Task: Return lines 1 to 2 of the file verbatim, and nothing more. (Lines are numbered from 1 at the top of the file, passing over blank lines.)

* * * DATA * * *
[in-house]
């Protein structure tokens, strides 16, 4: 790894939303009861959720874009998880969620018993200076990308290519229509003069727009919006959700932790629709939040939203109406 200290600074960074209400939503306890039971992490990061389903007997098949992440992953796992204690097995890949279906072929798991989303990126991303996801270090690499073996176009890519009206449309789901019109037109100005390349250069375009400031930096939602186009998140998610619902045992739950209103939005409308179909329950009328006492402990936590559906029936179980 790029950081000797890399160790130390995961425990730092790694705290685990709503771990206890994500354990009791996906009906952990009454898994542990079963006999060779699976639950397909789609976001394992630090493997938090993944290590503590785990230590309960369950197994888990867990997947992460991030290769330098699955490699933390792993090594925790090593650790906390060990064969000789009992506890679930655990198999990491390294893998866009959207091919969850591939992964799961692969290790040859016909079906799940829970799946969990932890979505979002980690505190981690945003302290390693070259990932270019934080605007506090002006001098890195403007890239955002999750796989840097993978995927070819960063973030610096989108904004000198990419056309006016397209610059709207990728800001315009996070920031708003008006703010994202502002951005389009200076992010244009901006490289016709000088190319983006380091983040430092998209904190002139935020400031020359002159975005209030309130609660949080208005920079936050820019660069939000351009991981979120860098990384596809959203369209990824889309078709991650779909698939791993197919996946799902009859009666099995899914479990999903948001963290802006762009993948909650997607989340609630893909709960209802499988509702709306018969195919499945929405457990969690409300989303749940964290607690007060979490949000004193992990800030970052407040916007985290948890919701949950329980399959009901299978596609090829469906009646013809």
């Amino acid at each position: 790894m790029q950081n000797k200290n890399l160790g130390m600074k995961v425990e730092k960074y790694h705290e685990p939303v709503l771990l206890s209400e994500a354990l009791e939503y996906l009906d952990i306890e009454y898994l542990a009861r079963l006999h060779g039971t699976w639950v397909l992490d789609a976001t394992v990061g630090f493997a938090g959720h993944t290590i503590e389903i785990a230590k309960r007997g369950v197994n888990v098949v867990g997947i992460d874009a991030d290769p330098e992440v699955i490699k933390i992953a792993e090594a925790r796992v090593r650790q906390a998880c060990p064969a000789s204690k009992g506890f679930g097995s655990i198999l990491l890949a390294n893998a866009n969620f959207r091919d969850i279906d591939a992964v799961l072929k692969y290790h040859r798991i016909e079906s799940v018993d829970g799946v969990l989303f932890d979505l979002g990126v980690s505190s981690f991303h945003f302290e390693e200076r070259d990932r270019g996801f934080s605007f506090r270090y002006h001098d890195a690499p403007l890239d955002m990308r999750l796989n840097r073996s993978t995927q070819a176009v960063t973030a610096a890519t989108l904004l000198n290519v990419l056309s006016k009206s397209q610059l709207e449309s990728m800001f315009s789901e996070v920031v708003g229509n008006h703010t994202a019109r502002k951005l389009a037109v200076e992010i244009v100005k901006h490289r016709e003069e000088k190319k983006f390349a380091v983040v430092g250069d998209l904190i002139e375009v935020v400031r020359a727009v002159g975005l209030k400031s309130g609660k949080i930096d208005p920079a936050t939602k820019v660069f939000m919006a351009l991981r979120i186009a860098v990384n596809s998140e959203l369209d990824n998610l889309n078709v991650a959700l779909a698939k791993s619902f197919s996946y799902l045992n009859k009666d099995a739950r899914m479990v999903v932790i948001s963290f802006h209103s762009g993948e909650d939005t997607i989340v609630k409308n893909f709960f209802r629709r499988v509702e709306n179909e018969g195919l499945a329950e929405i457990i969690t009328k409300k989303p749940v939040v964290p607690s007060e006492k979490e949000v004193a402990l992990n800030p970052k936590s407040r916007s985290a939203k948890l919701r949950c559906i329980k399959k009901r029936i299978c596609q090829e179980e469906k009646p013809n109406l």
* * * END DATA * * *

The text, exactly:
[in-house]
């Protein structure tokens, strides 16, 4: 790894939303009861959720874009998880969620018993200076990308290519229509003069727009919006959700932790629709939040939203109406 200290600074960074209400939503306890039971992490990061389903007997098949992440992953796992204690097995890949279906072929798991989303990126991303996801270090690499073996176009890519009206449309789901019109037109100005390349250069375009400031930096939602186009998140998610619902045992739950209103939005409308179909329950009328006492402990936590559906029936179980 790029950081000797890399160790130390995961425990730092790694705290685990709503771990206890994500354990009791996906009906952990009454898994542990079963006999060779699976639950397909789609976001394992630090493997938090993944290590503590785990230590309960369950197994888990867990997947992460991030290769330098699955490699933390792993090594925790090593650790906390060990064969000789009992506890679930655990198999990491390294893998866009959207091919969850591939992964799961692969290790040859016909079906799940829970799946969990932890979505979002980690505190981690945003302290390693070259990932270019934080605007506090002006001098890195403007890239955002999750796989840097993978995927070819960063973030610096989108904004000198990419056309006016397209610059709207990728800001315009996070920031708003008006703010994202502002951005389009200076992010244009901006490289016709000088190319983006380091983040430092998209904190002139935020400031020359002159975005209030309130609660949080208005920079936050820019660069939000351009991981979120860098990384596809959203369209990824889309078709991650779909698939791993197919996946799902009859009666099995899914479990999903948001963290802006762009993948909650997607989340609630893909709960209802499988509702709306018969195919499945929405457990969690409300989303749940964290607690007060979490949000004193992990800030970052407040916007985290948890919701949950329980399959009901299978596609090829469906009646013809």